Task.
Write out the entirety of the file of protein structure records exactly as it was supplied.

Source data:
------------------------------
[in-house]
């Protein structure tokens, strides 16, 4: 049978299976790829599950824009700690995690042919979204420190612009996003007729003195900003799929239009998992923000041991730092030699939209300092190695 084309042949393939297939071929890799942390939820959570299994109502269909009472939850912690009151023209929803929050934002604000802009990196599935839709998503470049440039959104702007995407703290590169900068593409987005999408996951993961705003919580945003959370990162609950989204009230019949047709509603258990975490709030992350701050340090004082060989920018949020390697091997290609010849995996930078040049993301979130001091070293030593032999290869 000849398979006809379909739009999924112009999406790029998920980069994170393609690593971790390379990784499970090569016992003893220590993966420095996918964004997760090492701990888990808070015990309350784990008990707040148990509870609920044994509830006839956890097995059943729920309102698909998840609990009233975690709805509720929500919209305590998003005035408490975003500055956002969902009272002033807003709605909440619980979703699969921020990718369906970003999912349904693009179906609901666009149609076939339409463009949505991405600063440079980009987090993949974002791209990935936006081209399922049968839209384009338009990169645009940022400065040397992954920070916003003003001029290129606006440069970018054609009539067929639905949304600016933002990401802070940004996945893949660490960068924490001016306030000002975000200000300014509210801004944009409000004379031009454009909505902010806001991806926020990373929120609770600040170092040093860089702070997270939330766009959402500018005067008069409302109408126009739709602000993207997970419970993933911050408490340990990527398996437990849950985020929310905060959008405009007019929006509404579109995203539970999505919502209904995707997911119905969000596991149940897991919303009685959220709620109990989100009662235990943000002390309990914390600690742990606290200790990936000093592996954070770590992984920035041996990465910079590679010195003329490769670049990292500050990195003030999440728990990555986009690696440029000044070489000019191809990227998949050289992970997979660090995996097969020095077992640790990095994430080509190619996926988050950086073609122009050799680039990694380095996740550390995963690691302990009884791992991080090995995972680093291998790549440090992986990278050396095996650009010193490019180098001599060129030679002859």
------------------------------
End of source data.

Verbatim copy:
[in-house]
């Protein structure tokens, strides 16, 4: 049978299976790829599950824009700690995690042919979204420190612009996003007729003195900003799929239009998992923000041991730092030699939209300092190695 084309042949393939297939071929890799942390939820959570299994109502269909009472939850912690009151023209929803929050934002604000802009990196599935839709998503470049440039959104702007995407703290590169900068593409987005999408996951993961705003919580945003959370990162609950989204009230019949047709509603258990975490709030992350701050340090004082060989920018949020390697091997290609010849995996930078040049993301979130001091070293030593032999290869 000849398979006809379909739009999924112009999406790029998920980069994170393609690593971790390379990784499970090569016992003893220590993966420095996918964004997760090492701990888990808070015990309350784990008990707040148990509870609920044994509830006839956890097995059943729920309102698909998840609990009233975690709805509720929500919209305590998003005035408490975003500055956002969902009272002033807003709605909440619980979703699969921020990718369906970003999912349904693009179906609901666009149609076939339409463009949505991405600063440079980009987090993949974002791209990935936006081209399922049968839209384009338009990169645009940022400065040397992954920070916003003003001029290129606006440069970018054609009539067929639905949304600016933002990401802070940004996945893949660490960068924490001016306030000002975000200000300014509210801004944009409000004379031009454009909505902010806001991806926020990373929120609770600040170092040093860089702070997270939330766009959402500018005067008069409302109408126009739709602000993207997970419970993933911050408490340990990527398996437990849950985020929310905060959008405009007019929006509404579109995203539970999505919502209904995707997911119905969000596991149940897991919303009685959220709620109990989100009662235990943000002390309990914390600690742990606290200790990936000093592996954070770590992984920035041996990465910079590679010195003329490769670049990292500050990195003030999440728990990555986009690696440029000044070489000019191809990227998949050289992970997979660090995996097969020095077992640790990095994430080509190619996926988050950086073609122009050799680039990694380095996740550390995963690691302990009884791992991080090995995972680093291998790549440090992986990278050396095996650009010193490019180098001599060129030679002859």